10.0 P.M.

The Committee has been, if I may so, unusually kind to myself and to the Department in the discussion we have had upon the Local Government Board Vote. I do not propose to deal with every one of the points, because time would not permit of that, but I propose to deal with the most salient points raised by hon. Members in all quarters of the Committee. I will commence with what was said about Poor Law children. Hon. Friends of mine on this side of the Committee who have taken a special interest in this subject know that a great deal has been done in the last three or four years to secure the exodus of Poor Law children from all workhouses and institutional treatment where that institutional treatment is not, so good as can be secured in cottage, scattered or other homes, and by circulars, by Orders, by visits of inspectors, by encouraging voluntary committees of ladies and in many other ways, I am glad to say that the disappearance of children between the ages of three and sixteen from the workhouses is being rapidly accomplished. That is demonstrated by this fact: Since June, 1910, when the first circular was issued, I find that one hundred boards of guardians have provided separate accommodation for Poor Law children away from the workhouses, and thirty-six boards of guardians did this last year. That is an indication of the rapidity with which this movement is being carried out. I am glad to say that at this moment there are not more than 8,000 children in or about workhouse premises, and these 8,000 have been still further reduced, because nearly one-half, or 3,500, are in separate buildings for children apart from the main buildings, which leaves us with only 4,600 children in other wards of the workhouses, but with separate day rooms and dormitories, and they are only in the workhouses for temporary purposes where wards are being used as receiving wards while the children are being looked to as a preliminary to being transferred to cottage or scattered homes. I can best illustrate the rapidity with which this is being done by taking the case of London. In 1912 there were only 221 children between the ages of three and sixteen in the workhouses. In 1913 there are only 165, and of these 165, seventy-four were in separate buildings, and the remainder only in workhouses temporarily, being on there way to other places.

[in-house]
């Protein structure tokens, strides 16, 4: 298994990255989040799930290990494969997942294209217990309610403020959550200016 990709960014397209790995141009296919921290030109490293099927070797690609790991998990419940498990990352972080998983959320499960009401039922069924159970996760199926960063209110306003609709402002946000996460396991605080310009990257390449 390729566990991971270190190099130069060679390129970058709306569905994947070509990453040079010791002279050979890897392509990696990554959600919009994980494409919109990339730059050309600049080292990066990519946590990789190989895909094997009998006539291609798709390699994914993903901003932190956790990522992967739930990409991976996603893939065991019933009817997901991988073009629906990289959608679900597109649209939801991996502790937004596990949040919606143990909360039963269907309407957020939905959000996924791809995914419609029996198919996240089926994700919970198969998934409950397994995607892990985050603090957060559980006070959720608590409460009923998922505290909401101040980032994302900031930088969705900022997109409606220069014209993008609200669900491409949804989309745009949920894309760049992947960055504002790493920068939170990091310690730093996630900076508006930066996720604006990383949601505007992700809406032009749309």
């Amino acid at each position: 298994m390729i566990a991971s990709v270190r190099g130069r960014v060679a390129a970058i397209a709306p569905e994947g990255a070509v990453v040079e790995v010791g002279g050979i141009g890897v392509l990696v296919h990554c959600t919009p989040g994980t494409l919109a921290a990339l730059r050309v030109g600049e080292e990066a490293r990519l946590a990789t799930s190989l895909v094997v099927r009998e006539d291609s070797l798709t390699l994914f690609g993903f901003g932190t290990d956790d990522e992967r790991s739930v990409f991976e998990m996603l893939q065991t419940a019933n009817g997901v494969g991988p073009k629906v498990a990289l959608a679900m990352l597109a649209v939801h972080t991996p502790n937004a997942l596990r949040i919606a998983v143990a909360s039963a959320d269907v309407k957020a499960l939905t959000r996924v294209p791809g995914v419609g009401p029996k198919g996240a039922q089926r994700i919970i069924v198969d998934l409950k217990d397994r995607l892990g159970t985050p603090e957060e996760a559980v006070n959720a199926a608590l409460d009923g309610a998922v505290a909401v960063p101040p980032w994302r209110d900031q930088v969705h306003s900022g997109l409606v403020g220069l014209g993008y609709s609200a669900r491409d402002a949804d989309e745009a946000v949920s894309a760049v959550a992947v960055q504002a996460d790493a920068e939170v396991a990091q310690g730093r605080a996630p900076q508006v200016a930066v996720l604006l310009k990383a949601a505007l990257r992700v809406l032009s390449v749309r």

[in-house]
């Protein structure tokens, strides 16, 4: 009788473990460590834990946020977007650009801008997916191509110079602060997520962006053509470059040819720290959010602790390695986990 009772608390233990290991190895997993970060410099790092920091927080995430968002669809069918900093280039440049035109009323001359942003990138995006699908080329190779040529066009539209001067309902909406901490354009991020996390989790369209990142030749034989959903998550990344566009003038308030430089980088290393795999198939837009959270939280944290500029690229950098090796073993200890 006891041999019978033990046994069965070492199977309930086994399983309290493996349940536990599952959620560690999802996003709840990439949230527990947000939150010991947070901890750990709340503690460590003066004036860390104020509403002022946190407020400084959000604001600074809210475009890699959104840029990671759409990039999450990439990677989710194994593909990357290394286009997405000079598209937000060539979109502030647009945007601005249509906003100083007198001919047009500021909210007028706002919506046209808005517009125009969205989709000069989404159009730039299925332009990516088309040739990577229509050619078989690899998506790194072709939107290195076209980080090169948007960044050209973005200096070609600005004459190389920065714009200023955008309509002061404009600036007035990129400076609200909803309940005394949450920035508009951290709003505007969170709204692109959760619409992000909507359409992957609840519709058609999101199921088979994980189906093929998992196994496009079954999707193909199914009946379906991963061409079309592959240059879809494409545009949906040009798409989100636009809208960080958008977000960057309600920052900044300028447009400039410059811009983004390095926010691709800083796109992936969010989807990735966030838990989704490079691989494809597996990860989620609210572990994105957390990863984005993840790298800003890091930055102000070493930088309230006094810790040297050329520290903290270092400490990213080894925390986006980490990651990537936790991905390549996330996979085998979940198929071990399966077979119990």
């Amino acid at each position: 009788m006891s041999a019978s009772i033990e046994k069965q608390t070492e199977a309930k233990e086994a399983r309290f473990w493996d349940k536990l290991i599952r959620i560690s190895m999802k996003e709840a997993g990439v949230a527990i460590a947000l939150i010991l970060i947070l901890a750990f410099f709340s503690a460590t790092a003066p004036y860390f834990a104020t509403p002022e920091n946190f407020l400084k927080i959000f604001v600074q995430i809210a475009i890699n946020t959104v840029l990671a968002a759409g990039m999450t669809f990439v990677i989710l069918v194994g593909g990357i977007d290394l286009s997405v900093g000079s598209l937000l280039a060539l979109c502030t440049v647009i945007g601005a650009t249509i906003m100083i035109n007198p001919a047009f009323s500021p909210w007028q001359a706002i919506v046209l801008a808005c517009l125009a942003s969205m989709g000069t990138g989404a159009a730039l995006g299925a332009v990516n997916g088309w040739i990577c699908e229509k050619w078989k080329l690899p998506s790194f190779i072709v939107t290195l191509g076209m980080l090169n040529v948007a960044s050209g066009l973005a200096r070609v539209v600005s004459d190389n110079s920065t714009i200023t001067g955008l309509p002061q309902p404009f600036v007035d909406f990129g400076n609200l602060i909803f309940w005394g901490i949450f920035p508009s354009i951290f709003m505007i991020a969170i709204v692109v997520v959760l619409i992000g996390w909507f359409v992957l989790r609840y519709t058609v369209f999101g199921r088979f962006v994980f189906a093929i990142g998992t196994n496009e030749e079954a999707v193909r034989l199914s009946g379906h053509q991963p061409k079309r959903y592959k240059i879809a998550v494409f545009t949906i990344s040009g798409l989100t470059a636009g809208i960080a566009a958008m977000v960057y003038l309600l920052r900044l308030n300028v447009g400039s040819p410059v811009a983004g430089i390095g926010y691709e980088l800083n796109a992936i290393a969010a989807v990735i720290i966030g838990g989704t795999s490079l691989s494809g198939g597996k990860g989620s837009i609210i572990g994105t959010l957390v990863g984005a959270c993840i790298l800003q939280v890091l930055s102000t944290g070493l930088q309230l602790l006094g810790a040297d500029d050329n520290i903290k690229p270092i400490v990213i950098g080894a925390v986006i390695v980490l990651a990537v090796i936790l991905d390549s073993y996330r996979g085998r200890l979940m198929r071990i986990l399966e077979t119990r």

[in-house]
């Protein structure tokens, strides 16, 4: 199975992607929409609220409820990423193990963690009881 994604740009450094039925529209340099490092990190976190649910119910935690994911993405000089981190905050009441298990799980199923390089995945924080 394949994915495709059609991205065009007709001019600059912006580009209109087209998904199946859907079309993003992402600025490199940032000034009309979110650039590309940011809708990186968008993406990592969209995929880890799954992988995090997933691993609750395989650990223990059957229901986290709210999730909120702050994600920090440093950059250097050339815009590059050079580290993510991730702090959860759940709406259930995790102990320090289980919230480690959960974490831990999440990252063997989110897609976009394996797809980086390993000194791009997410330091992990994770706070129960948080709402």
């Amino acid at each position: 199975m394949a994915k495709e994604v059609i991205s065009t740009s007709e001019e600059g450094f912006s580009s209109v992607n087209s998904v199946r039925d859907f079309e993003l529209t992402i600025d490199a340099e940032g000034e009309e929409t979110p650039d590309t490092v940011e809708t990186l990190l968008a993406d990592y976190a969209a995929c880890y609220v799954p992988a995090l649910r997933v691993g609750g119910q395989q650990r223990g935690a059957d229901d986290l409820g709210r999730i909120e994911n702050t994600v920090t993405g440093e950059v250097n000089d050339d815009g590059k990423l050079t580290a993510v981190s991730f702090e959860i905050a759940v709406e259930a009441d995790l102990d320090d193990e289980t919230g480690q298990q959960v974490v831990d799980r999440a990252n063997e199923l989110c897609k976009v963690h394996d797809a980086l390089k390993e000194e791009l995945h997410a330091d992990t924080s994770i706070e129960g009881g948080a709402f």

I can only say that these figures demonstrate facts, and are an earnest of the promise I gave to the House that I would accelerate the disappearance of children altogether from all our workhouses. The Departmental Committee that is considering a number of other Poor Law questions at this moment is going to deal specially with this, so that we can still further accelerate the final removal of all children from workhouses and similar institutions. Another point with regard to the Poor Law was raised by the hon. Member for Whitehaven (Mr. Thomas Richardson), who said he would like to see the day when the words "destitute" and "destitution" were eliminated from our Poor Law terminology. If the hon. Member will look at the dictionary he will find that the word "destitute" is defined as "necessitous," and if he will look up the word "necessitous" he will find, in other dictionaries, that it is defined as "destitute." The fact is, that whether it is "destitution" or "necessitous," the interpretation of it from the humanitarian point of view, depends upon the spirit as well as the letter with which "necessitous" and "destitute" is applied, both by guardians and relieving officers. I care less for the words than I do for what hon. Members very sincerely desire, namely, that in the relief of every necessitous or destitute person the greatest consideration and the utmost kindness should be shown to people who are in one or other of those two conditions.